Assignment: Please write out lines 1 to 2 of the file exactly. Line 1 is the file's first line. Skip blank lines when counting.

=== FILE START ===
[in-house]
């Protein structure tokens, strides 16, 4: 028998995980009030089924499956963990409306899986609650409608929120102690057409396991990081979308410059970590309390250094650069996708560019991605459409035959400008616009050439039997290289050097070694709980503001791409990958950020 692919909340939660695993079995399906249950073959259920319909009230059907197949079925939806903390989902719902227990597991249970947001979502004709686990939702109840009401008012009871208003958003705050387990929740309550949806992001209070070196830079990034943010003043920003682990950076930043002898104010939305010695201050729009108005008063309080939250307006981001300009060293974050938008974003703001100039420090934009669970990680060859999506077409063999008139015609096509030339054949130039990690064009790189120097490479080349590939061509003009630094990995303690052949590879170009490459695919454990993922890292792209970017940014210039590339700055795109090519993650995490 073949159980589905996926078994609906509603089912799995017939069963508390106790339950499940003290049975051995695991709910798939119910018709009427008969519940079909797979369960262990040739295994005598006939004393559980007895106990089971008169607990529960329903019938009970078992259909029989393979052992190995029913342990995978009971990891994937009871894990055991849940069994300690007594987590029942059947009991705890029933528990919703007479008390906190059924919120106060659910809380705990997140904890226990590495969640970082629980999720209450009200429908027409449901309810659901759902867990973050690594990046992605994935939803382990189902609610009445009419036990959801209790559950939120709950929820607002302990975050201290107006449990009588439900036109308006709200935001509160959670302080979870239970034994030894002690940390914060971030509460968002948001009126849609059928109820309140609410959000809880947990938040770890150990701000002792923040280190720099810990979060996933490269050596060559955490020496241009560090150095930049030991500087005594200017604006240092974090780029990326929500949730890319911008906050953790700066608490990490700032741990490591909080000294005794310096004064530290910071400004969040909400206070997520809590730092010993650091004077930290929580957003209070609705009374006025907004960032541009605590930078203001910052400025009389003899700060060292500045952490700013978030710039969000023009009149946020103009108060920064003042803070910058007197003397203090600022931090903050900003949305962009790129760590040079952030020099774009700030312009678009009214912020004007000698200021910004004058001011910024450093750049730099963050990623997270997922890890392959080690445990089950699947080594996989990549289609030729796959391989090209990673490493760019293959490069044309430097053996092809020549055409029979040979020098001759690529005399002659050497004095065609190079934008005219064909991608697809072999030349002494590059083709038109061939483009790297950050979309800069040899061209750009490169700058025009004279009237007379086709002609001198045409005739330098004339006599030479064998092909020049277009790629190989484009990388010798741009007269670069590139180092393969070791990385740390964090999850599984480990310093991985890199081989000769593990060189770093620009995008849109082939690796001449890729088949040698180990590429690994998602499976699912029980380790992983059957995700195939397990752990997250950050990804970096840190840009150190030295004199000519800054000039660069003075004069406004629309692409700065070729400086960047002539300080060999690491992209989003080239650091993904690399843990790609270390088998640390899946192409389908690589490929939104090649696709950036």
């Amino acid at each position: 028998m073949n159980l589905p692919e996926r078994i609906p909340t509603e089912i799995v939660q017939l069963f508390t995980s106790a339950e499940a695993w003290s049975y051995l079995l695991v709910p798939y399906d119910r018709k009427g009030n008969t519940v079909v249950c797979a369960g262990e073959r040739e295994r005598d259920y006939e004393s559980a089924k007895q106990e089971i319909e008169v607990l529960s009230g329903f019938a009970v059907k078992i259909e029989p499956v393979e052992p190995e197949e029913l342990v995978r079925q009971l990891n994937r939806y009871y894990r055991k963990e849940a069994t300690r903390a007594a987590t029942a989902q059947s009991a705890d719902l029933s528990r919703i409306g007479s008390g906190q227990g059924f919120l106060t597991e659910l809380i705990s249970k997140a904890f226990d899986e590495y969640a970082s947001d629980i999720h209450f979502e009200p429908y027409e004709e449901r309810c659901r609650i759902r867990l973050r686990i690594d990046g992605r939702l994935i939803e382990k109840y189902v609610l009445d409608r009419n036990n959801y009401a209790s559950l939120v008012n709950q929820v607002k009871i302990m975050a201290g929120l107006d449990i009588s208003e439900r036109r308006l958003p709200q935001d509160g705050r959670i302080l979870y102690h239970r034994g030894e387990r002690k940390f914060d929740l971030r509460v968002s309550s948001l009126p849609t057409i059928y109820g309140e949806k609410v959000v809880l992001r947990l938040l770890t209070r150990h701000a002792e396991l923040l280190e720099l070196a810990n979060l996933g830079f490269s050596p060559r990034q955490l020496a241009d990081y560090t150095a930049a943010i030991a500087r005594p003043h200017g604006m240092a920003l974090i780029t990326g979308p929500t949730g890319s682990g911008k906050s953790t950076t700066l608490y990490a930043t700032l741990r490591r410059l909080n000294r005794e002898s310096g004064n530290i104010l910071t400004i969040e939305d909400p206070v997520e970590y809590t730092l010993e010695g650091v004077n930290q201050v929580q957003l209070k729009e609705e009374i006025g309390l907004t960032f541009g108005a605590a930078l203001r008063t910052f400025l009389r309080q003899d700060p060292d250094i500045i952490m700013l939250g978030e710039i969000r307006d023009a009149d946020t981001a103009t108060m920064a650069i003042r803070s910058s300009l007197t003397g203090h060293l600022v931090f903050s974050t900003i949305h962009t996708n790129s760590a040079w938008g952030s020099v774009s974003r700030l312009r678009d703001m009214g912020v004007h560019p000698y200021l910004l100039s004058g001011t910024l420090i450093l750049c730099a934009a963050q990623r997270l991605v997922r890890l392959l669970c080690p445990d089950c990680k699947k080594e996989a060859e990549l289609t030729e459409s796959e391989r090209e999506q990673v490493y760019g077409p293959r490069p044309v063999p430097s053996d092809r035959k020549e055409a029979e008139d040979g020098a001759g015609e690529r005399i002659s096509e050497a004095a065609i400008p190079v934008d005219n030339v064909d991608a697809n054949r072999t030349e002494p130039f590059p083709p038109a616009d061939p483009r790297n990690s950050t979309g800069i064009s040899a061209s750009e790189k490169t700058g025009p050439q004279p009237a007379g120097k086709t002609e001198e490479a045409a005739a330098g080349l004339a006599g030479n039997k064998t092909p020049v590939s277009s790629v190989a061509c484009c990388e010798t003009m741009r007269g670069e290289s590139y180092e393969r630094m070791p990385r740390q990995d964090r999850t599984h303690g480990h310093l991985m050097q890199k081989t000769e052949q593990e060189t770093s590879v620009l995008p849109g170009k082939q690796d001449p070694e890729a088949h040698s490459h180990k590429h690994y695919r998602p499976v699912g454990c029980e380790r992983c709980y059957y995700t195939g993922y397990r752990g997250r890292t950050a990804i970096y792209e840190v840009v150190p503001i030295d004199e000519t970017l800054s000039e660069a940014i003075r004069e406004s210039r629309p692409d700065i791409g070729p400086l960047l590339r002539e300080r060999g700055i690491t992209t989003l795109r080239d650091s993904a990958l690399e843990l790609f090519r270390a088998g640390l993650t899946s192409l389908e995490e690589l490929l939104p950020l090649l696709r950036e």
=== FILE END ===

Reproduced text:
[in-house]
């Protein structure tokens, strides 16, 4: 028998995980009030089924499956963990409306899986609650409608929120102690057409396991990081979308410059970590309390250094650069996708560019991605459409035959400008616009050439039997290289050097070694709980503001791409990958950020 692919909340939660695993079995399906249950073959259920319909009230059907197949079925939806903390989902719902227990597991249970947001979502004709686990939702109840009401008012009871208003958003705050387990929740309550949806992001209070070196830079990034943010003043920003682990950076930043002898104010939305010695201050729009108005008063309080939250307006981001300009060293974050938008974003703001100039420090934009669970990680060859999506077409063999008139015609096509030339054949130039990690064009790189120097490479080349590939061509003009630094990995303690052949590879170009490459695919454990993922890292792209970017940014210039590339700055795109090519993650995490 073949159980589905996926078994609906509603089912799995017939069963508390106790339950499940003290049975051995695991709910798939119910018709009427008969519940079909797979369960262990040739295994005598006939004393559980007895106990089971008169607990529960329903019938009970078992259909029989393979052992190995029913342990995978009971990891994937009871894990055991849940069994300690007594987590029942059947009991705890029933528990919703007479008390906190059924919120106060659910809380705990997140904890226990590495969640970082629980999720209450009200429908027409449901309810659901759902867990973050690594990046992605994935939803382990189902609610009445009419036990959801209790559950939120709950929820607002302990975050201290107006449990009588439900036109308006709200935001509160959670302080979870239970034994030894002690940390914060971030509460968002948001009126849609059928109820309140609410959000809880947990938040770890150990701000002792923040280190720099810990979060996933490269050596060559955490020496241009560090150095930049030991500087005594200017604006240092974090780029990326929500949730890319911008906050953790700066608490990490700032741990490591909080000294005794310096004064530290910071400004969040909400206070997520809590730092010993650091004077930290929580957003209070609705009374006025907004960032541009605590930078203001910052400025009389003899700060060292500045952490700013978030710039969000023009009149946020103009108060920064003042803070910058007197003397203090600022931090903050900003949305962009790129760590040079952030020099774009700030312009678009009214912020004007000698200021910004004058001011910024450093750049730099963050990623997270997922890890392959080690445990089950699947080594996989990549289609030729796959391989090209990673490493760019293959490069044309430097053996092809020549055409029979040979020098001759690529005399002659050497004095065609190079934008005219064909991608697809072999030349002494590059083709038109061939483009790297950050979309800069040899061209750009490169700058025009004279009237007379086709002609001198045409005739330098004339006599030479064998092909020049277009790629190989484009990388010798741009007269670069590139180092393969070791990385740390964090999850599984480990310093991985890199081989000769593990060189770093620009995008849109082939690796001449890729088949040698180990590429690994998602499976699912029980380790992983059957995700195939397990752990997250950050990804970096840190840009150190030295004199000519800054000039660069003075004069406004629309692409700065070729400086960047002539300080060999690491992209989003080239650091993904690399843990790609270390088998640390899946192409389908690589490929939104090649696709950036």